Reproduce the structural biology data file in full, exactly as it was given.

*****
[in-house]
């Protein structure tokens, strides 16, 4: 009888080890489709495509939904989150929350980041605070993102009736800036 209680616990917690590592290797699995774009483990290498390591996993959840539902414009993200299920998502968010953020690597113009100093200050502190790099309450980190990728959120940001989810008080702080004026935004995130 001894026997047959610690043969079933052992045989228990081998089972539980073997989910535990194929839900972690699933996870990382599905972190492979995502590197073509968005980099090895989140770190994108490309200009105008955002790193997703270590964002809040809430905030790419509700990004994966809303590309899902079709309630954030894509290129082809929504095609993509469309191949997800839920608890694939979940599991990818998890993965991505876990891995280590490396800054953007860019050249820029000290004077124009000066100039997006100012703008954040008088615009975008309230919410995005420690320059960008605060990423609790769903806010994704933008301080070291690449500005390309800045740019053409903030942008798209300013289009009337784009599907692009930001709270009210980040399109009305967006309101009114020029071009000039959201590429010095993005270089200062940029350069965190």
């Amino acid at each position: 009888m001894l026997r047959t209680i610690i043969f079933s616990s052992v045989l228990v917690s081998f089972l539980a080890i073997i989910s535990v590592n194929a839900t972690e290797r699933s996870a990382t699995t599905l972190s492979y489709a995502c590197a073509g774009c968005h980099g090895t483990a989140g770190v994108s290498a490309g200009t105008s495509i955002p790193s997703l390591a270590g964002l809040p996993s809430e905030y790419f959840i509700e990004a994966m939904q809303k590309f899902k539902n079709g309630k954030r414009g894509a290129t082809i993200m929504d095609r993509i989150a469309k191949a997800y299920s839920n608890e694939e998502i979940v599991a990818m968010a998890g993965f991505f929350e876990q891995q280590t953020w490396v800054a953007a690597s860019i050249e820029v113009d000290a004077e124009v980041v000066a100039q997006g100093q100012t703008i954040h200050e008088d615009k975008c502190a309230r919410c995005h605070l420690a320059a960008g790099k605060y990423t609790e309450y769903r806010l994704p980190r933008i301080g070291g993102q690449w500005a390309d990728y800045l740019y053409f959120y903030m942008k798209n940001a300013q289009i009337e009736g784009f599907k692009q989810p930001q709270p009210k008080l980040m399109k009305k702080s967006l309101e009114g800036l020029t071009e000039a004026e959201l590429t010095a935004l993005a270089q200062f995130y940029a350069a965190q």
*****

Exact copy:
[in-house]
């Protein structure tokens, strides 16, 4: 009888080890489709495509939904989150929350980041605070993102009736800036 209680616990917690590592290797699995774009483990290498390591996993959840539902414009993200299920998502968010953020690597113009100093200050502190790099309450980190990728959120940001989810008080702080004026935004995130 001894026997047959610690043969079933052992045989228990081998089972539980073997989910535990194929839900972690699933996870990382599905972190492979995502590197073509968005980099090895989140770190994108490309200009105008955002790193997703270590964002809040809430905030790419509700990004994966809303590309899902079709309630954030894509290129082809929504095609993509469309191949997800839920608890694939979940599991990818998890993965991505876990891995280590490396800054953007860019050249820029000290004077124009000066100039997006100012703008954040008088615009975008309230919410995005420690320059960008605060990423609790769903806010994704933008301080070291690449500005390309800045740019053409903030942008798209300013289009009337784009599907692009930001709270009210980040399109009305967006309101009114020029071009000039959201590429010095993005270089200062940029350069965190």
């Amino acid at each position: 009888m001894l026997r047959t209680i610690i043969f079933s616990s052992v045989l228990v917690s081998f089972l539980a080890i073997i989910s535990v590592n194929a839900t972690e290797r699933s996870a990382t699995t599905l972190s492979y489709a995502c590197a073509g774009c968005h980099g090895t483990a989140g770190v994108s290498a490309g200009t105008s495509i955002p790193s997703l390591a270590g964002l809040p996993s809430e905030y790419f959840i509700e990004a994966m939904q809303k590309f899902k539902n079709g309630k954030r414009g894509a290129t082809i993200m929504d095609r993509i989150a469309k191949a997800y299920s839920n608890e694939e998502i979940v599991a990818m968010a998890g993965f991505f929350e876990q891995q280590t953020w490396v800054a953007a690597s860019i050249e820029v113009d000290a004077e124009v980041v000066a100039q997006g100093q100012t703008i954040h200050e008088d615009k975008c502190a309230r919410c995005h605070l420690a320059a960008g790099k605060y990423t609790e309450y769903r806010l994704p980190r933008i301080g070291g993102q690449w500005a390309d990728y800045l740019y053409f959120y903030m942008k798209n940001a300013q289009i009337e009736g784009f599907k692009q989810p930001q709270p009210k008080l980040m399109k009305k702080s967006l309101e009114g800036l020029t071009e000039a004026e959201l590429t010095a935004l993005a270089q200062f995130y940029a350069a965190q």